You’d realise that your multichannels need to be integrated, meaning all channels of communication must adhere to the same quality and standard as your main method of customer service. Firstly, you and the customer must identify what each channel is best suited to dealing with. For example, social media queries are usually a place where customers will vent their frustration or praise, whereas it’d be a poor choice of platform for making sales. Discover the strengths and weaknesses of each method of communication, and then you can look at where best to direct a customer to assist them.

5 – Think you’re ready to rival the top dogs now?

Even the top 50 adopt a culture of continuous improvement, they don’t become lackadaisical once The Telegraph pops them on the ‘Best companies for customer service’ list, because they know that there are always ways to improve customer service or avoid a bad review and unhappy customers.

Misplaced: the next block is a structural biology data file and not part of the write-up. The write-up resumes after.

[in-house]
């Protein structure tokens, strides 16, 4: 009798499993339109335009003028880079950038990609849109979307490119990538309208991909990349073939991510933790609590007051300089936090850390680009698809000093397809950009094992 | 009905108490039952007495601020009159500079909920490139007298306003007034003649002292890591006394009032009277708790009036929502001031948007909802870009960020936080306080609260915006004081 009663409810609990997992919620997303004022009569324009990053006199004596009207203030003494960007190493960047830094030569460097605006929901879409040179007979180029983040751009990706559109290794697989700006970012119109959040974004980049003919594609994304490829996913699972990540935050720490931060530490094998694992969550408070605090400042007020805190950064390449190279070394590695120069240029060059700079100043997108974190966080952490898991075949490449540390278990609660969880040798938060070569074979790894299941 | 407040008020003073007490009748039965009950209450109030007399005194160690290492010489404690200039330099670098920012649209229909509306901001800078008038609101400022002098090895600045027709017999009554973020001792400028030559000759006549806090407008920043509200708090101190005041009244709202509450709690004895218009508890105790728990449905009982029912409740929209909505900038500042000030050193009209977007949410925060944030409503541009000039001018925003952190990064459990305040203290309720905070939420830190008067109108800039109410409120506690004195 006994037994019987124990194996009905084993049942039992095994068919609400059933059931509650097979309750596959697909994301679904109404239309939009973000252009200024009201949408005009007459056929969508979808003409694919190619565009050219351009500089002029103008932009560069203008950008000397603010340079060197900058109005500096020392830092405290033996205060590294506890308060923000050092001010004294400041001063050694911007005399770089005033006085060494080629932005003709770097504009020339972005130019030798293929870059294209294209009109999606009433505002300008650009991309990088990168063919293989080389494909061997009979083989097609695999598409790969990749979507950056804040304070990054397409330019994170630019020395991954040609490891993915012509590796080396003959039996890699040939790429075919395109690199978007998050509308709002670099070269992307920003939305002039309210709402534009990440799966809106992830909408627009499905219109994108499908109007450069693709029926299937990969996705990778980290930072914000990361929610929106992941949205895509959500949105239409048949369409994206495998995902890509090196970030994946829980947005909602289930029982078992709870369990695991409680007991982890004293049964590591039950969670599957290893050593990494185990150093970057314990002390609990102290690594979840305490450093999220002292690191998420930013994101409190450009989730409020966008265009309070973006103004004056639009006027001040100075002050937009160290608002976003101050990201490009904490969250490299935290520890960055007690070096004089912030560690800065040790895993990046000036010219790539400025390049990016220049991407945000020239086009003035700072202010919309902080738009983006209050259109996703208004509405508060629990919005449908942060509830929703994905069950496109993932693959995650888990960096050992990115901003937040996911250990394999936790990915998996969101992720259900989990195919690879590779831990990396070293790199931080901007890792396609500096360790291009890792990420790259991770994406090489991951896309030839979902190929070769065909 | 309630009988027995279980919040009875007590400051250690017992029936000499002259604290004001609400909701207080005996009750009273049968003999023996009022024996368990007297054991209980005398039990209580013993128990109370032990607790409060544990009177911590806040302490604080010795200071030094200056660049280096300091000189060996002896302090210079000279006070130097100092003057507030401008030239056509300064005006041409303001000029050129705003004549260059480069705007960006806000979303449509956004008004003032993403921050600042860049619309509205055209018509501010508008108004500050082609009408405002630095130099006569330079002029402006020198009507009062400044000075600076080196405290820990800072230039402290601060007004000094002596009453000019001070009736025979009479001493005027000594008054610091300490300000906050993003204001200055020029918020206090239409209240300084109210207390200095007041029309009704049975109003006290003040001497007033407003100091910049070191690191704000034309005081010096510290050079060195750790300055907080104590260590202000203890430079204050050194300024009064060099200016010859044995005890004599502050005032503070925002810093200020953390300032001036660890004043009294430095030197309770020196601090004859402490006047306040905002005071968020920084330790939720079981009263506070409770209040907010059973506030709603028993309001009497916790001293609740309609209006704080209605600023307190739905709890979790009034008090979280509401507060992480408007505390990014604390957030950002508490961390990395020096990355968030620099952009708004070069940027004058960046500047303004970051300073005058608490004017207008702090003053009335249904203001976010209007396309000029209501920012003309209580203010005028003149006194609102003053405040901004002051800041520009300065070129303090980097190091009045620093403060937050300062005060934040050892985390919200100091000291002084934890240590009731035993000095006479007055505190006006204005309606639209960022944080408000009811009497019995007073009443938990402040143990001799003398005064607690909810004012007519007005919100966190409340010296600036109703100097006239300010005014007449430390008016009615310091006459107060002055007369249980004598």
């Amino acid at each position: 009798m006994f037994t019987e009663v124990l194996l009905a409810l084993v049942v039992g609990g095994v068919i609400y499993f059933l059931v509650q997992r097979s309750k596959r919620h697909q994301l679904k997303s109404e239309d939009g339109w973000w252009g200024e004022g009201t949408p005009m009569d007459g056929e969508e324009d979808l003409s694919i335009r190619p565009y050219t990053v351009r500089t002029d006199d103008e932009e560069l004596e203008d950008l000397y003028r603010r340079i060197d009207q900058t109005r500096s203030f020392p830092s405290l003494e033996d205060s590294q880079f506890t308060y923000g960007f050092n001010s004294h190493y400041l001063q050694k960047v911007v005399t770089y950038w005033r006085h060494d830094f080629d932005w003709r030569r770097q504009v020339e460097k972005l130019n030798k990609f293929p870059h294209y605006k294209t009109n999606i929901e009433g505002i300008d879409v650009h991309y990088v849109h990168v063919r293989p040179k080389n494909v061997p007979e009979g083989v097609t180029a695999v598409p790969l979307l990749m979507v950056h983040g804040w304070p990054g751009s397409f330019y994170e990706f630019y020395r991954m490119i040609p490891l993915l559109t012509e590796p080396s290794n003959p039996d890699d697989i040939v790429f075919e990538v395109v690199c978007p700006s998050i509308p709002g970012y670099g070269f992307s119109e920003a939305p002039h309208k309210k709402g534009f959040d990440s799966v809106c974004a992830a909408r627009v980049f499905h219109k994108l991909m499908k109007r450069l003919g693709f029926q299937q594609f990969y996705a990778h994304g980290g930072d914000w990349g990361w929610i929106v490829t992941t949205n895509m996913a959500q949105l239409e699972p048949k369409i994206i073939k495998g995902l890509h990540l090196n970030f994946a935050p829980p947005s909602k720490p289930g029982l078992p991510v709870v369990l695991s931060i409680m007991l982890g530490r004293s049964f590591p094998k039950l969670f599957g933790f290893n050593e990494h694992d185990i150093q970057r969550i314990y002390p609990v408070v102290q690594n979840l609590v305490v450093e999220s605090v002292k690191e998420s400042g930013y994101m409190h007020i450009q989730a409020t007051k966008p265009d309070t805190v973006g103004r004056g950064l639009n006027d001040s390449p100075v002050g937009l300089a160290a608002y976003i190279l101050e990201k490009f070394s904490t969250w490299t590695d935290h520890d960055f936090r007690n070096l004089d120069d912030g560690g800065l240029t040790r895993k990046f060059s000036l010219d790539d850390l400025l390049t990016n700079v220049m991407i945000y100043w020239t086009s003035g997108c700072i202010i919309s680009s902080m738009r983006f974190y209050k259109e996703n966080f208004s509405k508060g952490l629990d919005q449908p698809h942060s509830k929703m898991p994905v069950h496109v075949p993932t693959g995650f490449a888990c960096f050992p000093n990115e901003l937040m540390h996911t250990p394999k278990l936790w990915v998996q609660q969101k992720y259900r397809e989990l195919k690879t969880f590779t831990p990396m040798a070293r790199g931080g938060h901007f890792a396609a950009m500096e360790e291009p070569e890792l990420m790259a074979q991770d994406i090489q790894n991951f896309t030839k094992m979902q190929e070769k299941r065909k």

Avoid the failure demand, whereby a customer is getting in touch because the company has failed to do something or failed to do it right, it’s within your control to turn things around. Failure demand is the scenario where the customer is in touch for the second or even third time because something they requested hasn’t yet been done or solved.

Are your agents limited in what they can do to assist a customer? Is the customer’s issue passed on to another department? Then it’s time to read over point three again and see if there’s something that can be done to unify your departments and improve their communication.

Who knows, maybe after tackling these points we’ll be seeing you here next year?

How average is your customer service?